Wednesday, 29 April 2020 12:50

Northland herd on track to 500kgMS per cow

Written by  Staff Reporters
Wayne and Kelly Sanford. Wayne and Kelly Sanford.

The decision to move to overseas genetics has put a Northland farming couple on the track to achieving 500kgMS/cow.

The Sandford property at Waipu has been in Wayne Sandford’s family for several generations. Wayne took over the running of the 157 hectare farm and herd around three decades ago and Kelly recalls the breeding of the 270 Friesian cow herd was predominantly New Zealand genetics.

“When Wayne and I got married we were very focused on BW. Each year we’d select the top BW bulls on offer but were becoming concerned at the udders in the daughters they were siring - they were small and it wasn’t uncommon for heifers to go dry soon after entering the herd.

“Our farm system is System 4. We’re after top production from our cows and the udders we were seeing among replacements was beginning to really compromise our production, so we changed our focus from BW to traits. 

This saw us move to another New Zealand genetics company whose line-up of bulls had good udder traits. Unfortunately their gene pool of straight Friesians was limited and when this resulted in the company encouraging us to crossbreed, we began looking elsewhere,” Kelly Sandford said. 

“Customer service is everything to us and we had also become frustrated at the large turnover of staff the company was constantly experiencing. We were continually getting new representatives who didn’t know us, our herd or our farming goals.

“It was then that we met Dyanne Osborne on the World Wide Sires’ stand at Fieldays and realised how focused the company was on traits and how they were able to select sires from a database of the best Friesians in the world to suit our farming system.”

“Ahead of her time”

World Wide Sires’ Dyanne Osborne is known, by name and reputation, across the New Zealand dairy industry. She’s known as a trailblazer her belief and advocacy in the value US genetics could bring to New Zealand dairy farmers never wavering over more than 30 years.

Osborne says the late 1990s was “a time of challenge and change. Multi-year research comparing the fertility and production of North American Friesians with New Zealand and Irish cows revealed a concerning level of infertility. This was largely a result of milking year-round without the breeding pressure which comes with seasonal dairying. Coincidentally the research results came out at the time global dairying was changing in favour of seasonal. It was a time of change and opportunity and one Select Sires embraced.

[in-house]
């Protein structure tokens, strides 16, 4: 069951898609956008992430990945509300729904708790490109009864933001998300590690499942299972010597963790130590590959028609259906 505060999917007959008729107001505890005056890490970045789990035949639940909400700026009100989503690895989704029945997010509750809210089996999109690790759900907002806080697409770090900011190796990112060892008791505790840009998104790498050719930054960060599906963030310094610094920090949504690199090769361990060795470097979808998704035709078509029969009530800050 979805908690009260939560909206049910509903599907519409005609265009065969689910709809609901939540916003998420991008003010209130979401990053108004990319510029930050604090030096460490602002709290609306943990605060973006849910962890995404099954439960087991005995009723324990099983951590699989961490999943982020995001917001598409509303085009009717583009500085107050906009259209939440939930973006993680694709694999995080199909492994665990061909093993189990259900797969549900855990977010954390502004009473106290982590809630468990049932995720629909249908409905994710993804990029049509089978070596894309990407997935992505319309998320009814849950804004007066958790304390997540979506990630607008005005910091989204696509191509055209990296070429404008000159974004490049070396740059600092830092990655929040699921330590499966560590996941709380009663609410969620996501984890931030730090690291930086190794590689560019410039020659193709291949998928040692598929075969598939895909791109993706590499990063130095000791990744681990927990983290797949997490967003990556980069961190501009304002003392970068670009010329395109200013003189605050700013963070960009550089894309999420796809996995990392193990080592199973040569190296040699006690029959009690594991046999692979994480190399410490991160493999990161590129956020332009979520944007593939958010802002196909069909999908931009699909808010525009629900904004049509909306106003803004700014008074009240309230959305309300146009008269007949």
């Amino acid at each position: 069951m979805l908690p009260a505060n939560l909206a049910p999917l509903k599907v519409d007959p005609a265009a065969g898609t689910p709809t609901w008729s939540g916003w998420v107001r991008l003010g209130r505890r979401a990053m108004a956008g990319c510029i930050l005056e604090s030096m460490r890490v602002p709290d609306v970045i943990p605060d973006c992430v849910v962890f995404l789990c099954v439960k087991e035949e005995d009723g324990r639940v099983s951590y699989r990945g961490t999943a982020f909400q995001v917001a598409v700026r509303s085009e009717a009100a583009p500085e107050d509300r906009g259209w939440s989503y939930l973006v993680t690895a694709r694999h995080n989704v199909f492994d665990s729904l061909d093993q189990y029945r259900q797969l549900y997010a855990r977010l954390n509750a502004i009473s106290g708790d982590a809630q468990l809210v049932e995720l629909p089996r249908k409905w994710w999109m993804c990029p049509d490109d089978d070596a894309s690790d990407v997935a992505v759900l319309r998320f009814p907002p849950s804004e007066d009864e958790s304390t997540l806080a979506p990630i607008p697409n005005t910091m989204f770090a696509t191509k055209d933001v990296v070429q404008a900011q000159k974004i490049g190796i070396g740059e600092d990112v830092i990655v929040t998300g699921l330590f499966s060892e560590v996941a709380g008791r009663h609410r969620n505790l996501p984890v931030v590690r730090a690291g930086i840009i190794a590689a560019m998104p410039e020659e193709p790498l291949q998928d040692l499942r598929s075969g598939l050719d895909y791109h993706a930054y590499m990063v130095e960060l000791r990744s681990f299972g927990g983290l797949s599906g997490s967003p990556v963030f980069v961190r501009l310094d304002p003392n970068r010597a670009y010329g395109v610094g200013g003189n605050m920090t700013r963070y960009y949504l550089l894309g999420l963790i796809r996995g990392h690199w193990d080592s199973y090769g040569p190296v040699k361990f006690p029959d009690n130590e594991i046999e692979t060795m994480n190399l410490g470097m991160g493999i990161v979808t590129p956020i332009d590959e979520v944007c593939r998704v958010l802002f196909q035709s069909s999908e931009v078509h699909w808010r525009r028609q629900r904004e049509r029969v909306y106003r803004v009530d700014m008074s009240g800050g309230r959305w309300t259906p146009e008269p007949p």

World Wide Sires is the marketing arm for Select Sires – one of the largest dairy farmer owned cooperatives in the world.

“Today even a cursory look over the stats of the World Wide Sires’ bulls on offer today demonstrates some of the best fertility statistics combined with health and production records, available in the world today.

“The tide is turning in so many ways for New Zealand farmers and there’s never been a better time to move from small statured, small producing cows to moderate sized, high producing cows which will last in the herd and give farmers the option of reducing numbers without a negative impact on production or productivity. 

“We’re talking a line of genetics, specifically selected for the grazing environment which enable farmers to reduce their environmental footprint with fewer cows AND continue to make money,” Dyanne Osborne concluded.

More like this

Pasture road map boosts feed goals

Now is the time for dairy farmers to develop a pasture ‘road map’ to ensure they have enough feed to take their farms through calving to the balance date in mid-September.

Copper deficiency’s link to lameness

Every mating season, veterinarians are called to fresh calved heifers presenting with unexplained severe forelimb lameness. This could be down to copper deficiency. 

Heat detection with no tail paint

The latest device from the Irish maker, Moocall Heat, monitors cows for heat detection, centering on a collar worn by the bull to detect his activity as he moves through the herd. 

Featured

ANZCO makes a $30m profit

Meat company ANZCO Foods recorded its best-ever revenue of $1.7b and a net profit before tax of $30.6m for the year ended 31 December 2019.

 

M. bovis – we’re making headway

Ministry for Primary Industries chief science adviser, Dr John Roche on the indications New Zealand is winning the fight against Mycoplasma bovis.

Delays ruled out on water reforms

Delaying the introduction of new water reforms was not an option according to the two cabinet Ministers directly involved – Environment Minister David Parker and Agriculture Minister Damien O’Connor.

$700m for freshwater clean up

The Government has announced a $700 million fund to support the primary sector and other groups in meeting new clean water standards.

» The RNG Weather Report

» Latest Print Issues Online

Milking It

Effluent power

Finnish dairy company Valio is on a mission to reduce milk’s carbon footprint to zero by 2035.

What’s in a name?

The man who coined the term ‘Gypsy Day’ is slightly miffed that a term he introduced to New Zealand’s farming…

» Connect with Dairy News

» eNewsletter

Subscribe to our weekly newsletter